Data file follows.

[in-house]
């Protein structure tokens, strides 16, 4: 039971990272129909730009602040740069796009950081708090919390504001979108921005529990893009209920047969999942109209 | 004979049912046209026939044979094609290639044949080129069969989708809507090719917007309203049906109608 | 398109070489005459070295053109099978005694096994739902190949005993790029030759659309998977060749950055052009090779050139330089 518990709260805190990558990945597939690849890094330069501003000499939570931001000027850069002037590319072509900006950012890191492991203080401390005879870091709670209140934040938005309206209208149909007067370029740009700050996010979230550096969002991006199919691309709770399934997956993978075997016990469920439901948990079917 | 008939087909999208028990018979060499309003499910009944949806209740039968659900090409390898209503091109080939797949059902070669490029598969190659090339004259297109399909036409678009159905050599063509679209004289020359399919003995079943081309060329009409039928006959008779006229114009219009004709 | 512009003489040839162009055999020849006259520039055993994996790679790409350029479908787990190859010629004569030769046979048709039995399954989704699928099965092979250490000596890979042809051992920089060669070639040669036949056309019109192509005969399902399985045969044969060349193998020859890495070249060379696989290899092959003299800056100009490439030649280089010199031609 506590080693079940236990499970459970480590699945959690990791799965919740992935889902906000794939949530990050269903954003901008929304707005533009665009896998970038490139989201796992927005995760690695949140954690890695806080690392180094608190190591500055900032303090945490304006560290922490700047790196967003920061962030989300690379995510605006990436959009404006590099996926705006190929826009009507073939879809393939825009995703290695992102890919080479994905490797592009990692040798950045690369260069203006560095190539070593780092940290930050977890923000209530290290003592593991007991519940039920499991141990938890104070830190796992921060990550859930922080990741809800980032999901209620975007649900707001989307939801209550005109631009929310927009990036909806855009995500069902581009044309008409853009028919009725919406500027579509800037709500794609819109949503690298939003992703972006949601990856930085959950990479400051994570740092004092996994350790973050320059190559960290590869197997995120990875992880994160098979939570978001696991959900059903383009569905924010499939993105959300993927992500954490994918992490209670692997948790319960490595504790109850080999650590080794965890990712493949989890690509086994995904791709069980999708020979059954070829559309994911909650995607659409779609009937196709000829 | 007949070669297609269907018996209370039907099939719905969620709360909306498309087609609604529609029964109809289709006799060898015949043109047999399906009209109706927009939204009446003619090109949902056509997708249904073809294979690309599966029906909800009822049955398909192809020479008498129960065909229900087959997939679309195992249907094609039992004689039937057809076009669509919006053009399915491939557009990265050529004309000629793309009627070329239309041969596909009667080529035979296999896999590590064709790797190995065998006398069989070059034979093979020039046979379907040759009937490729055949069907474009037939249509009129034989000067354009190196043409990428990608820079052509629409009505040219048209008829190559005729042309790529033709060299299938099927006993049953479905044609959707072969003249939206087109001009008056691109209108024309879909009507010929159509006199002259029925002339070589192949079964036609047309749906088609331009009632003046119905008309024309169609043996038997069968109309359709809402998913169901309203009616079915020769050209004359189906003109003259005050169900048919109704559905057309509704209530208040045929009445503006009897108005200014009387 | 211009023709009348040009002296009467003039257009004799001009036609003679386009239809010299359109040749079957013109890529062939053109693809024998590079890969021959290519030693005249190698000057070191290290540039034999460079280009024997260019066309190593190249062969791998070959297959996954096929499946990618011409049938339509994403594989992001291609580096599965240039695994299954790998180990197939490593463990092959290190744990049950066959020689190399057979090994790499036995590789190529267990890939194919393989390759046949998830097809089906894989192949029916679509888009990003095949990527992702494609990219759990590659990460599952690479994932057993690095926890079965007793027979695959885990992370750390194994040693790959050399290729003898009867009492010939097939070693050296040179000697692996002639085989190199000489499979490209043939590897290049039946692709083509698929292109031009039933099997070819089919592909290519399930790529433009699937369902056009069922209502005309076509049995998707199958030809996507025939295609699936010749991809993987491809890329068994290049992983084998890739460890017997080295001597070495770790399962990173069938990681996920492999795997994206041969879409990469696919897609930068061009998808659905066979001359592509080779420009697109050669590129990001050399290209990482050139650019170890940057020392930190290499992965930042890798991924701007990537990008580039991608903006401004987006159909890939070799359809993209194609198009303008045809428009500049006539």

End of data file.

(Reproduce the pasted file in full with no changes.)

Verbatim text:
[in-house]
């Protein structure tokens, strides 16, 4: 039971990272129909730009602040740069796009950081708090919390504001979108921005529990893009209920047969999942109209 | 004979049912046209026939044979094609290639044949080129069969989708809507090719917007309203049906109608 | 398109070489005459070295053109099978005694096994739902190949005993790029030759659309998977060749950055052009090779050139330089 518990709260805190990558990945597939690849890094330069501003000499939570931001000027850069002037590319072509900006950012890191492991203080401390005879870091709670209140934040938005309206209208149909007067370029740009700050996010979230550096969002991006199919691309709770399934997956993978075997016990469920439901948990079917 | 008939087909999208028990018979060499309003499910009944949806209740039968659900090409390898209503091109080939797949059902070669490029598969190659090339004259297109399909036409678009159905050599063509679209004289020359399919003995079943081309060329009409039928006959008779006229114009219009004709 | 512009003489040839162009055999020849006259520039055993994996790679790409350029479908787990190859010629004569030769046979048709039995399954989704699928099965092979250490000596890979042809051992920089060669070639040669036949056309019109192509005969399902399985045969044969060349193998020859890495070249060379696989290899092959003299800056100009490439030649280089010199031609 506590080693079940236990499970459970480590699945959690990791799965919740992935889902906000794939949530990050269903954003901008929304707005533009665009896998970038490139989201796992927005995760690695949140954690890695806080690392180094608190190591500055900032303090945490304006560290922490700047790196967003920061962030989300690379995510605006990436959009404006590099996926705006190929826009009507073939879809393939825009995703290695992102890919080479994905490797592009990692040798950045690369260069203006560095190539070593780092940290930050977890923000209530290290003592593991007991519940039920499991141990938890104070830190796992921060990550859930922080990741809800980032999901209620975007649900707001989307939801209550005109631009929310927009990036909806855009995500069902581009044309008409853009028919009725919406500027579509800037709500794609819109949503690298939003992703972006949601990856930085959950990479400051994570740092004092996994350790973050320059190559960290590869197997995120990875992880994160098979939570978001696991959900059903383009569905924010499939993105959300993927992500954490994918992490209670692997948790319960490595504790109850080999650590080794965890990712493949989890690509086994995904791709069980999708020979059954070829559309994911909650995607659409779609009937196709000829 | 007949070669297609269907018996209370039907099939719905969620709360909306498309087609609604529609029964109809289709006799060898015949043109047999399906009209109706927009939204009446003619090109949902056509997708249904073809294979690309599966029906909800009822049955398909192809020479008498129960065909229900087959997939679309195992249907094609039992004689039937057809076009669509919006053009399915491939557009990265050529004309000629793309009627070329239309041969596909009667080529035979296999896999590590064709790797190995065998006398069989070059034979093979020039046979379907040759009937490729055949069907474009037939249509009129034989000067354009190196043409990428990608820079052509629409009505040219048209008829190559005729042309790529033709060299299938099927006993049953479905044609959707072969003249939206087109001009008056691109209108024309879909009507010929159509006199002259029925002339070589192949079964036609047309749906088609331009009632003046119905008309024309169609043996038997069968109309359709809402998913169901309203009616079915020769050209004359189906003109003259005050169900048919109704559905057309509704209530208040045929009445503006009897108005200014009387 | 211009023709009348040009002296009467003039257009004799001009036609003679386009239809010299359109040749079957013109890529062939053109693809024998590079890969021959290519030693005249190698000057070191290290540039034999460079280009024997260019066309190593190249062969791998070959297959996954096929499946990618011409049938339509994403594989992001291609580096599965240039695994299954790998180990197939490593463990092959290190744990049950066959020689190399057979090994790499036995590789190529267990890939194919393989390759046949998830097809089906894989192949029916679509888009990003095949990527992702494609990219759990590659990460599952690479994932057993690095926890079965007793027979695959885990992370750390194994040693790959050399290729003898009867009492010939097939070693050296040179000697692996002639085989190199000489499979490209043939590897290049039946692709083509698929292109031009039933099997070819089919592909290519399930790529433009699937369902056009069922209502005309076509049995998707199958030809996507025939295609699936010749991809993987491809890329068994290049992983084998890739460890017997080295001597070495770790399962990173069938990681996920492999795997994206041969879409990469696919897609930068061009998808659905066979001359592509080779420009697109050669590129990001050399290209990482050139650019170890940057020392930190290499992965930042890798991924701007990537990008580039991608903006401004987006159909890939070799359809993209194609198009303008045809428009500049006539």